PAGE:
With people barely having a thought we don’t in some way publish to the interweb there’s continuous chatter about information overload. I’ve always been of the opinion that I’d rather have all the information there was, leaving it up to me to pick what I wanted and what to ignore. It’s this that leads me to never ever getting my feed reader down to less than 2000+ unread items (most of these are flickr photos tagged “cat” or various vanity searches for my projects).

So, given that the background noise is of my own making, why would I complain about too much information?

Well I’m not complaining as such, I just think there needs to be a solution to the problem of getting the same information twice from different places. A technical one may do, but I’d rather a sort of moral code.

I’ve been thinking about this for a while, with people pushing their blog posts through their tumblr or twitter accounts, or into their Facebook posted items – this is information that I want, but I’ve subscribed to the blog I’ll find it there. It would be fine if the sources were just different ways of receiving the same content, but there’s other unique stuff mixed in – I like my contacts personal tweets, or their randomly tumbl’d web content, so I get the blog posts again. You end up skim reading everything, so I’m sure I miss things I’d like to have known.

FriendFeed

I signed up for FriendFeed this week, more to claim my online identity there that through any desire to use it at the moment, but is it just another way to push the same content? ReadWriteWeb listed 35  ways to stream your life, albeit that some of them are rather hazy, I’m just thinking that I’d rather cherry pick what I care about from different people.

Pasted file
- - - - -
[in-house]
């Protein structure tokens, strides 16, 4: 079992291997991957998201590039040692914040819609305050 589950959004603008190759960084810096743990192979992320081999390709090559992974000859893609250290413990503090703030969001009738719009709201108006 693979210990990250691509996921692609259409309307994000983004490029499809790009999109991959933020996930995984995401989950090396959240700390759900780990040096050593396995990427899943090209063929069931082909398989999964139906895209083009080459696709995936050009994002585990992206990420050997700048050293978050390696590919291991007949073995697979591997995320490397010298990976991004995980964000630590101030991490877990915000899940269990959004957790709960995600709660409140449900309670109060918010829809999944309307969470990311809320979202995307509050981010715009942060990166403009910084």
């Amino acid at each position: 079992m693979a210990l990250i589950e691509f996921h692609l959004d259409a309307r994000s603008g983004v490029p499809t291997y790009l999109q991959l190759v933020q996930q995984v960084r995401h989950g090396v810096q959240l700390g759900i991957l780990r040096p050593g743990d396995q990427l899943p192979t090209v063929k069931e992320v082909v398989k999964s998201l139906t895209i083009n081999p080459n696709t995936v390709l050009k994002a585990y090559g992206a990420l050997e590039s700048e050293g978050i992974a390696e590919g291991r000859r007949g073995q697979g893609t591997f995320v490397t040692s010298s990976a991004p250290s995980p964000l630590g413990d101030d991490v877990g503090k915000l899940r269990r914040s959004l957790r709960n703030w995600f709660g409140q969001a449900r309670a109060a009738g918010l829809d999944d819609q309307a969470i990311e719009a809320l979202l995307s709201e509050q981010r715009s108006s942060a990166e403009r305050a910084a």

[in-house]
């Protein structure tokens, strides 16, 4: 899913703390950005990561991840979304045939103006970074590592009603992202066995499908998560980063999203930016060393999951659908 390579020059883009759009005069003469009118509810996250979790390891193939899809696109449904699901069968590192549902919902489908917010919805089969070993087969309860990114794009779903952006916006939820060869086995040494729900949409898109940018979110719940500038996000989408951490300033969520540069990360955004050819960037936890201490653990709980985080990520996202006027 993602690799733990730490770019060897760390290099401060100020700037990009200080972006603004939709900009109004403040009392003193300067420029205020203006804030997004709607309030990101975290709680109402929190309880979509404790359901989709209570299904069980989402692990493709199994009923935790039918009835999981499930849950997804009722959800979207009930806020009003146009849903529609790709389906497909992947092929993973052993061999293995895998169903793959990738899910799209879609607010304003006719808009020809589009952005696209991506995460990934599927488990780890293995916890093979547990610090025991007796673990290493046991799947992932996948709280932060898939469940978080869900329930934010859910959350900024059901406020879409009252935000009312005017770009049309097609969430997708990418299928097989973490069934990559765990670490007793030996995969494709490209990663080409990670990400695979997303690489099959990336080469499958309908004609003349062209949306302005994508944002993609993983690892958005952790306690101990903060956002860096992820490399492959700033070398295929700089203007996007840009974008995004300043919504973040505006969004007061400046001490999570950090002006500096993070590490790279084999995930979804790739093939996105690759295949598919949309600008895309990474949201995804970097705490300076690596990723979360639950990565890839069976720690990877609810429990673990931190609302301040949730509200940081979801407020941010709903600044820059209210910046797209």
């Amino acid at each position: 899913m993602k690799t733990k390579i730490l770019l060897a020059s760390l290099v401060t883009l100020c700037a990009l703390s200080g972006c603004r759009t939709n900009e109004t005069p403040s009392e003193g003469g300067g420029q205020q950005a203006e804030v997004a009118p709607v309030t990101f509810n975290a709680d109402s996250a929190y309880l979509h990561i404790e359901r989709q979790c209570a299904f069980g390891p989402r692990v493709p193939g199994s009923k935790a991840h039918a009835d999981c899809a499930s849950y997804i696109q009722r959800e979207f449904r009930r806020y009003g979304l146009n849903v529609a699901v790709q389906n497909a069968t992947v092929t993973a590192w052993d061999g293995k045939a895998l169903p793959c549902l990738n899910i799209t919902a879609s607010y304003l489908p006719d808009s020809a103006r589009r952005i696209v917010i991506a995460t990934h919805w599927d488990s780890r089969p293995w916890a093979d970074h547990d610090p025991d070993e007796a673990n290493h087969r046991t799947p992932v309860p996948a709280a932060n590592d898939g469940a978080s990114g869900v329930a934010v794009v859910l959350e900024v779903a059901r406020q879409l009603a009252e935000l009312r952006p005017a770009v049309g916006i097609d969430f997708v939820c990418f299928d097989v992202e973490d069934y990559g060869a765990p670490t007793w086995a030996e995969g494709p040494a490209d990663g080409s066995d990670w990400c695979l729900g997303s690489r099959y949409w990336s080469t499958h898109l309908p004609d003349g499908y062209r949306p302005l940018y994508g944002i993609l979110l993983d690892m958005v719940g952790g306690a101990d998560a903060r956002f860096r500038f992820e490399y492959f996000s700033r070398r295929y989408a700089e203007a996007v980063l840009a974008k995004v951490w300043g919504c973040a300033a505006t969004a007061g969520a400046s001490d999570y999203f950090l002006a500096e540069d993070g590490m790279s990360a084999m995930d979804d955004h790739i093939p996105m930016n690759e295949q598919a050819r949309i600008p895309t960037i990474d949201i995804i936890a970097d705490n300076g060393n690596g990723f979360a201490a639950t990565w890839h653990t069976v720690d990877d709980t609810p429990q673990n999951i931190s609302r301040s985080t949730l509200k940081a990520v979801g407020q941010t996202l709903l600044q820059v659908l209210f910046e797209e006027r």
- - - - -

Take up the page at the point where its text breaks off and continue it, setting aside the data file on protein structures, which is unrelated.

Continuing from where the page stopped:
9 thoughts on “Lifestream, but don’t tell me twice

  1. Don’t see the problem. Twitter is ‘what are you doing?’. Surely, “I just wrote something I think might be worth someone reading” counts?

    Don’t you just need your software to identify duplicates for you?

  2. @Martin. I guess a software solution could work, although we’d be talking a complex system. Facebook, my IM software, twitbin, my rss reader and even my phone provider would have to work together, and also have some intricate natural language processing to decide whether these were automatic postings or the same content in different forms.

    Someone conversationally telling us that they’ve been thinking (and hence blogging) about a subject is a little different from a tweet in a facebook status informing of a automaticaly generated blog post of delicious links. (although I actually like delicious link posts, the context and groupings add something for me. )

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